A great way to start this piece would be to say, “I haven’t much to say about this topic,” and leave it at that. But, I’m not that humble. I am, in that regard very much an elder-in-training.
Why are there these special, all-cringeworthy words for getting older? Why aren’t I the same person, granted, in somewhat different form?
Wisdom can appear anytime, in the most surprising ways, so you have to be ready and looking for it.
There is an actualization of self that can take place, in the later years, that brings happiness, fulfillment, and most importantly, the kind of unique perspective that can make hope a real thing. I call this phenomenon “arrival”, and if you keep reading you’ll see why.
Based on the organic structure of a tree, this activity is a fun and revealing way to explore the influences and inspirations in one’s life and how they are transformed into meaningful passions and productive actions.
Here are three analog habits that are simple and low-tech and reflect values that worked well in the past and can still apply today.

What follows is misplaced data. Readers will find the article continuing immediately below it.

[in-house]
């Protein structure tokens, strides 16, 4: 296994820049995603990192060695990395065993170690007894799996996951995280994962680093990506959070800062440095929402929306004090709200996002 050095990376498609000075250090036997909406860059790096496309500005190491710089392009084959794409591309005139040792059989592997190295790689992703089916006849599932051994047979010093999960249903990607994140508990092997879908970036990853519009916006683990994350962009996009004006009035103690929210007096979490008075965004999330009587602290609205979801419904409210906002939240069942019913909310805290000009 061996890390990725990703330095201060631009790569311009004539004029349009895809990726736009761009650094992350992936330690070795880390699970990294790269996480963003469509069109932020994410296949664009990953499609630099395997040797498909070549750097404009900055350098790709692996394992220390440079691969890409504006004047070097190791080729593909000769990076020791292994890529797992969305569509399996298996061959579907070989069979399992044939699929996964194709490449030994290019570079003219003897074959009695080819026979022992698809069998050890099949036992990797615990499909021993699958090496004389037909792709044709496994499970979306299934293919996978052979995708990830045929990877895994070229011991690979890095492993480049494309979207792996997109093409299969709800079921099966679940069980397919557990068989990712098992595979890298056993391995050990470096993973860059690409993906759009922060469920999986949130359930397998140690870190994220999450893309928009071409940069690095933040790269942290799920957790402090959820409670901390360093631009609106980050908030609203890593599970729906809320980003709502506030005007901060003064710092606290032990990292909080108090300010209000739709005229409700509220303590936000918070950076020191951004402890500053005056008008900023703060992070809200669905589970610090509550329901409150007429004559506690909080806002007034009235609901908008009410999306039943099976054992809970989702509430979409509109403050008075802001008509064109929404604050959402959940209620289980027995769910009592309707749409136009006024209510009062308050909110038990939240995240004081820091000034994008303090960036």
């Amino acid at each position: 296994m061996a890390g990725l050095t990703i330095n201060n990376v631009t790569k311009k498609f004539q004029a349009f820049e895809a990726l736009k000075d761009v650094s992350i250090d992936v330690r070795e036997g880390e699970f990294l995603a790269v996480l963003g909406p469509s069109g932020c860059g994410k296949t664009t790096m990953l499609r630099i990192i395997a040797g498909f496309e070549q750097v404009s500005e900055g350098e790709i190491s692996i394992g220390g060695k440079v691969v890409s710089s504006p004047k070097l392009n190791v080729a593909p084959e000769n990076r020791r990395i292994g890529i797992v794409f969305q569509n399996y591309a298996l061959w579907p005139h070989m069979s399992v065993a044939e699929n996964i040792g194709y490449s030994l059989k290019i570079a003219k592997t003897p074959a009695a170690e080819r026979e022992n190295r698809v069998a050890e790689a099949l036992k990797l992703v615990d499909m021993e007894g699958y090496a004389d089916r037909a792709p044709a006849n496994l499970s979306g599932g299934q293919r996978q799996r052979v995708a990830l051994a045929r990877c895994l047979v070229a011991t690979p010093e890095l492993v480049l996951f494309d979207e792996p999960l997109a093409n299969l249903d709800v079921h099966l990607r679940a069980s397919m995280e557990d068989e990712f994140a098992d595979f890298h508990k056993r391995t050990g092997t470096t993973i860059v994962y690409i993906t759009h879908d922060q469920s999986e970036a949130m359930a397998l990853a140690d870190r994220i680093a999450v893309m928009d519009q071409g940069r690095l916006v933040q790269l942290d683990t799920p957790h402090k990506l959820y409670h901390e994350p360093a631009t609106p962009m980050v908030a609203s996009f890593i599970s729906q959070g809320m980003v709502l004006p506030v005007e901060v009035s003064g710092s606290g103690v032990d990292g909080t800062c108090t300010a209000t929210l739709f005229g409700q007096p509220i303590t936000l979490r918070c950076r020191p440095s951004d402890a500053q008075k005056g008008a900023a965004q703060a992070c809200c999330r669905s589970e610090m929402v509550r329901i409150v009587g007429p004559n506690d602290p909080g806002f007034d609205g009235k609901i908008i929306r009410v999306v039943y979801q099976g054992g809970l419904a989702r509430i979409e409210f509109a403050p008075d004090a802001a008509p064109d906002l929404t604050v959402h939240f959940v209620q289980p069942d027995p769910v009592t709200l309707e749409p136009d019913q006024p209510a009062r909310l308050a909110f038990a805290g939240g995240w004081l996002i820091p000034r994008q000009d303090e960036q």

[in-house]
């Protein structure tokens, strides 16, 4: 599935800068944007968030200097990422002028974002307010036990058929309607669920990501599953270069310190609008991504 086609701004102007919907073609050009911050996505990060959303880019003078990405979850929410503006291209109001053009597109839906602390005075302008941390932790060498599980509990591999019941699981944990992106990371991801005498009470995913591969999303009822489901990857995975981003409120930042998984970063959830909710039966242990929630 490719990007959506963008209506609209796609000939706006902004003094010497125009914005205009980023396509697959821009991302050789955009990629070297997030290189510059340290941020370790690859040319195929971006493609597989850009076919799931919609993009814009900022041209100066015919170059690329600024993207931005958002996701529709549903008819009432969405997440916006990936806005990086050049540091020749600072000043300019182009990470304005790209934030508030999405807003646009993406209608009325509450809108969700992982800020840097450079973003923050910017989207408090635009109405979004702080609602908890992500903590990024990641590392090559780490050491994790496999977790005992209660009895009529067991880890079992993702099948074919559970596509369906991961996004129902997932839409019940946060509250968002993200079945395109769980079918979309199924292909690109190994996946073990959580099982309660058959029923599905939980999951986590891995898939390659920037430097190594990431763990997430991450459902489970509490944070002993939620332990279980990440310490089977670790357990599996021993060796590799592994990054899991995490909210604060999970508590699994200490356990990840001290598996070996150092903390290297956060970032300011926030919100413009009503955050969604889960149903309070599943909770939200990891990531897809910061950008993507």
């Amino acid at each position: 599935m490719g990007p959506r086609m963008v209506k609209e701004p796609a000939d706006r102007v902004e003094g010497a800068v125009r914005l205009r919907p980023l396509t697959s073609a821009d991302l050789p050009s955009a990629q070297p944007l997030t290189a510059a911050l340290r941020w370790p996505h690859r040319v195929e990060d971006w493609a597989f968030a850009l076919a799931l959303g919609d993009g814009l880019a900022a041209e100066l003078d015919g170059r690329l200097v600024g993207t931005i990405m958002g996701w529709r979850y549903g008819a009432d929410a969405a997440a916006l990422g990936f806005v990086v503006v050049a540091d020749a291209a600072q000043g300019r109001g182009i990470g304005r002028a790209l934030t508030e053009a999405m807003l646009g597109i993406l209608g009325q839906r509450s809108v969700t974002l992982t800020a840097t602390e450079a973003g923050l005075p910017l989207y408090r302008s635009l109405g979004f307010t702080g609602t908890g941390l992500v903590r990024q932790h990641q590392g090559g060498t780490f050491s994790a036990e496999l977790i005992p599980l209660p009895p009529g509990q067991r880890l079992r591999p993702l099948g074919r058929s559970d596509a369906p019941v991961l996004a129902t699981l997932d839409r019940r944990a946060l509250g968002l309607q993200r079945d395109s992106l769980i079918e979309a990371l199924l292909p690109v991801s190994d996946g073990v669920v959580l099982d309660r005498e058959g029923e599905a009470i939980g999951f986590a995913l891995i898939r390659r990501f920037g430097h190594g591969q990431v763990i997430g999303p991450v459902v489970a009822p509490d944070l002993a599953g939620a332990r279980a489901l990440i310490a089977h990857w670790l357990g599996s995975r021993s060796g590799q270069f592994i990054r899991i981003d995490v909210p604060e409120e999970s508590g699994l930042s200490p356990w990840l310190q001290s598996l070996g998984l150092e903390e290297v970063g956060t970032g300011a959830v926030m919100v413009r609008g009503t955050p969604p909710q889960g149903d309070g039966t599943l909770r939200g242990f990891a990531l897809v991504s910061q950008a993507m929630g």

Any elder, regardless of income, physical and/or cognitive ability, level of education, or geographic location can make a productive difference in the way all of us function as a culture.
We should also take responsibility for changing social misperceptions about the “golden years” of old age and instead “steel ourselves” to forge a newer and better reality of elderhood.
The Age of Actualization is a magnificent addition to the literature on both aging and positive psychology. More importantly in these dire times, it may be a critical source of wisdom we humans need to right our ship.
Sometimes amidst the chaos, there are moments of clarity, when we’re reminded why we do the work we do. I had one of those moments last October, during one of those speaking engagements when you’re not sure anyone really cares what you have to say.
In the time-honored tradition of year-end lists and gift ideas, I’m asking ChangingAging’s bloggers and audience to submit their personal Top 5 Books on Aging reading lists.
I want to explore a kind of story that was designed by indigenous people to look collectively at difficult moral and social issues. The story–form is called the dilemma story.